Carspecken's critical methodology – A theoretical assessment
School of Nursing, Midwifery and Nutrition, James Cook University, Townsville QLD
School of Nursing, Nutrition and Midwifery, James Cook University, Townsville QLD
PP: 146 - 154
This paper builds on the authors' earlier introduction to Carspecken's highly theorized 'critical qualitative research' methodology, also referred to as 'critical ethnography', and reviews its diverse theoretical origins.
In particular, it briefly reviews the contribution of philosophical pragmatism, critical social theory, phenomenology, and the expressivism of J. G. Herder. It goes on to describe and assess the extent to which Carspecken successfully integrates these in order to create a coherent theoretical foundation for research, and outlines the virtues and weaknesses that characterise his methodology.
Through an appeal to pragmatic philosophy, Carspecken sets aside the host of theoretical problems raised by his eclecticism, and for researchers similarly unmoved by theoretical anomalies and contradictions, his methodology offers a potentially productive, flexible approach to critical ethnographic research.
critical ethnography; qualitative methodology; Carspecken; critical qualitative methodology; critical qualitative research
Agar, M. H. (1980). The professional stranger. New York: Academic Press.
Alston, W. P. (1956). Pragmatism and the theory of signs in Peirce. Philosophy and Phenomenological Research, 17(1), 79-88.
Carspecken, P. F. (1991). Community schooling and the nature of power. London: Routledge.
Carspecken, P. F. (1996). Critical ethnography in educational research: A theoretical and practical guide. London: Routledge.
Carspecken, P. F. (1999a). Four scenes for posing the question of meaning, and other essays in critical philosophy and critical methodology. New York: Peter Lang.
Carspecken, P. F. (1999b). There is no such thing as 'critical ethnography'. In A. Massey & G. Walford (Eds.) Studies in educational ethnography (Vol. 2). Stamford, CT: JAI Press.
Carspecken, P. F. (2001). Critical ethnographies from Houston: Distinctive features and directions. In G. Walford & P. F. Carspecken (Eds.), Critical ethnography and education. Oxford: Elsevier Science.
Carspecken, P. F. (2004). Quality, quantity and the human sciences: The qualitative research movement and its implicit philosophical and methodological issues. Fourth Annual Interdisciplinary Conference on Qualitative Research, University of Michigan, USA.
Colapietro, V. M. (1989). Peirce's approach to the self. New York: SUNY Press.
Cook, K. E. (2005). Using critical ethnography to explore issues in health promotion. Qualitative Health Research, 15(1), 129-138.
Datoo, A.-K. (2009). Critical ethnography, local-global cultural dynamics and students' identity: Perspectives from an urban school in Pakistan. McGill University, Canada. Retrieved from http://digitool.library.mcgill.ca/R/?func=dbinjump-full&object_id=40775&local_base=GEN01-MCG02
Dewey, J. (1929). Experience and nature. La Salle, IL: Open Court.
Freire, P. (1972). Pedagogy of the oppressed. Harmondsworth, UK: Penguin Books Ltd.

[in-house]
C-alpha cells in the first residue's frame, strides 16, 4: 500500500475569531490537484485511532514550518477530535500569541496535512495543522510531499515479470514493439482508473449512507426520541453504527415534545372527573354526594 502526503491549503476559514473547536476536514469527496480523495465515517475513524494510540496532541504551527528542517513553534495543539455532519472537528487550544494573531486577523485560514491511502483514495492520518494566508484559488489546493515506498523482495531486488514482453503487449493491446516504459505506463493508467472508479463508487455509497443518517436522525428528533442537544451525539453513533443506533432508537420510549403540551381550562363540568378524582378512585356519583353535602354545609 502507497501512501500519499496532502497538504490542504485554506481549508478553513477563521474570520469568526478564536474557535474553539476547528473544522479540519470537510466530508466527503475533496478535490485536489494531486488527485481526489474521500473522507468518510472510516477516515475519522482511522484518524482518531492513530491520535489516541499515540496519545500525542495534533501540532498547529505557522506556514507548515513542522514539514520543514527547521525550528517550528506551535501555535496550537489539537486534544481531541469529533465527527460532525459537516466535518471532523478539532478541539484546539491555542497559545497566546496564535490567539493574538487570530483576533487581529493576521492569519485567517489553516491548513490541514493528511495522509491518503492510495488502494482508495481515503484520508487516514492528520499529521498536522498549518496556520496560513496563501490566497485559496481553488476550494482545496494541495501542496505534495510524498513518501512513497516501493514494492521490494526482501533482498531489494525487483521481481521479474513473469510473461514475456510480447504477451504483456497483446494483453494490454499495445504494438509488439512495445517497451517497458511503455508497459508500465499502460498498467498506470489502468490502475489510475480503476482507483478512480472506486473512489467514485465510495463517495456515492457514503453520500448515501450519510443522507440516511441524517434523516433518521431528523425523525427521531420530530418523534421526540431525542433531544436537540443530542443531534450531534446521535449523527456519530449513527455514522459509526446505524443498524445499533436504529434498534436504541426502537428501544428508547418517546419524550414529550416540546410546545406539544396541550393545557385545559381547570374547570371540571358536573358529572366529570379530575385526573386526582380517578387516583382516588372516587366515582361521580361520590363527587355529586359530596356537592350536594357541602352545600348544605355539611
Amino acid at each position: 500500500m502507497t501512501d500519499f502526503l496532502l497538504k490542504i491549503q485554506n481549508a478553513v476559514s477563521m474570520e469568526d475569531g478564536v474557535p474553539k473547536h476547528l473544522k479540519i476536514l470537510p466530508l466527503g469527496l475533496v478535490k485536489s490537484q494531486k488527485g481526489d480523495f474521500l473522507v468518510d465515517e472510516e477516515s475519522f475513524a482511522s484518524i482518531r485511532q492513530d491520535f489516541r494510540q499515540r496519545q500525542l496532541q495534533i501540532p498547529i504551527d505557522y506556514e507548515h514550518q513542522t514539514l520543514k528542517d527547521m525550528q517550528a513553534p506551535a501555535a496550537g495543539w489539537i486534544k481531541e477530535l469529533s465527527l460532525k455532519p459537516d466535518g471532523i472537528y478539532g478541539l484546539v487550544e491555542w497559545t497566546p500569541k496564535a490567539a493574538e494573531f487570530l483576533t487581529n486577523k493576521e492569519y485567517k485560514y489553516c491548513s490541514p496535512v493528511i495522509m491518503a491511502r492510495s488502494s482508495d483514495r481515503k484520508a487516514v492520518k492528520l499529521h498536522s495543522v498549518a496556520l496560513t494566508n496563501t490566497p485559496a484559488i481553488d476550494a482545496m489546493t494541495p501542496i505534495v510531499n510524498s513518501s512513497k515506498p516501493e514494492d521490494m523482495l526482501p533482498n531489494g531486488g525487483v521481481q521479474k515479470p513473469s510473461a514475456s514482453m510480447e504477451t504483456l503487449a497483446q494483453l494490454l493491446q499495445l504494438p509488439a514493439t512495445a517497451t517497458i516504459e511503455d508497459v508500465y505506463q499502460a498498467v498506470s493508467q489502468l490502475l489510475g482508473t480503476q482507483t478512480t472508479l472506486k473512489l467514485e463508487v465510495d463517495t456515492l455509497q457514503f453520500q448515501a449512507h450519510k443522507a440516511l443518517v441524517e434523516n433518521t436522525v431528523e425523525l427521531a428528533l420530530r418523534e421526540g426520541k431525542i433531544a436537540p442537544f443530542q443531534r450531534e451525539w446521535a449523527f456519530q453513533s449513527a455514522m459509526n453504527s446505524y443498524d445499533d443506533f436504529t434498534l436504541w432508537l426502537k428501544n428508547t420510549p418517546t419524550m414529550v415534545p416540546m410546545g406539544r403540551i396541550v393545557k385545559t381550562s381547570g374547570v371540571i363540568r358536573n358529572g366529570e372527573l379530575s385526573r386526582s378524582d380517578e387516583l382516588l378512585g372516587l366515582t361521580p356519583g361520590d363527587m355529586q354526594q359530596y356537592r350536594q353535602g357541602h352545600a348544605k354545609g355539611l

Giddens, A. (1979). Central problems in social theory. London: Macmillan.
Hardcastle, M, Usher, K, & Holmes, C. (2006). Carspecken's five-stage critical qualitative research method: An application to nursing research. Qualitative Health Research, 16(1), 151-161.
Jordans, S., & Yeomans, D. (1995). Critical ethnography: Problems in contemporary theory and practice. British Journal of Sociology of Education, 16(3), 389-408.
Kincheloe, J., & McLaren, P. (1994). Rethinking critical theory and qualitative research. In N. K. Denzin & Y. S. Lincoln (Eds.), Handbook of qualitative research. Thousand Oaks, CA: Sage.
Korth, B. (2001). Reforming educational practice against the boundaries of (re)iteration: A critical ethnography of the hidden curriculum of a constructivist charter school. In P. F. Carspecken & G. Walford (Eds.), Critical ethnography and education (Studies in educational ethnography (Vol. 5). Oxford: JAI.
Peirce, C. S. (1878). How to make our ideas clear. Popular Science Monthly, 12(1878), 286-302.
Peirce, C. S. (1905). What pragmatism is. The Monist, 15(2), 161-181.
Quantz, R. A. (1992). On critical ethnography (with some postmodern considerations). In M. D. LeCompte, W. L. Millroy, & J. Preissle (Eds.), The handbook of qualitative research in education. San Diego, CA: Academic Press.
Santayana, G. (1955). Scepticism and animal faith. New York: Dover.
Simon, R. I. & Dippo, D. (1986). On critical ethnographic work. Anthropology and Education Quarterly, 17(4), 195-202.
Smyth, W., & Holmes, C. (2005). Using Carspecken's critical ethnography in nursing research. Contemporary Nurse, 19(1-2), 65-74.
Stewart, L., & Usher, K. (2007). Carspecken's critical approach as a way to explore nursing leadership issues. Qualitative Health Research, 17(7), 994-999.
Taylor, C. (1979). Hegel and modern society. Cambridge: Cambridge University Press.
Van Horn, L. (2001). Negotiating meaning and power: Middle school students interpret literature and selves through discussion and recall. In P. F. Carspecken & G. Walford (Eds.), Critical ethnography and education (Studies in educational ethnography (Vol. 5). Oxford: JAI.
Waks, L. J. (1998). Experimentalism and the fl ow of experience. Educational Theory, 48(1), 1-19. Willis, P. (1977). Learning to labour: How working class kids get working class jobs. Farnborough, UK: Saxon House.
Xie, X., & Carspecken, P. F. (2008). Philosophy, learning and the mathematics curriculum. Rotterdam, The Netherlands: Sense Publications.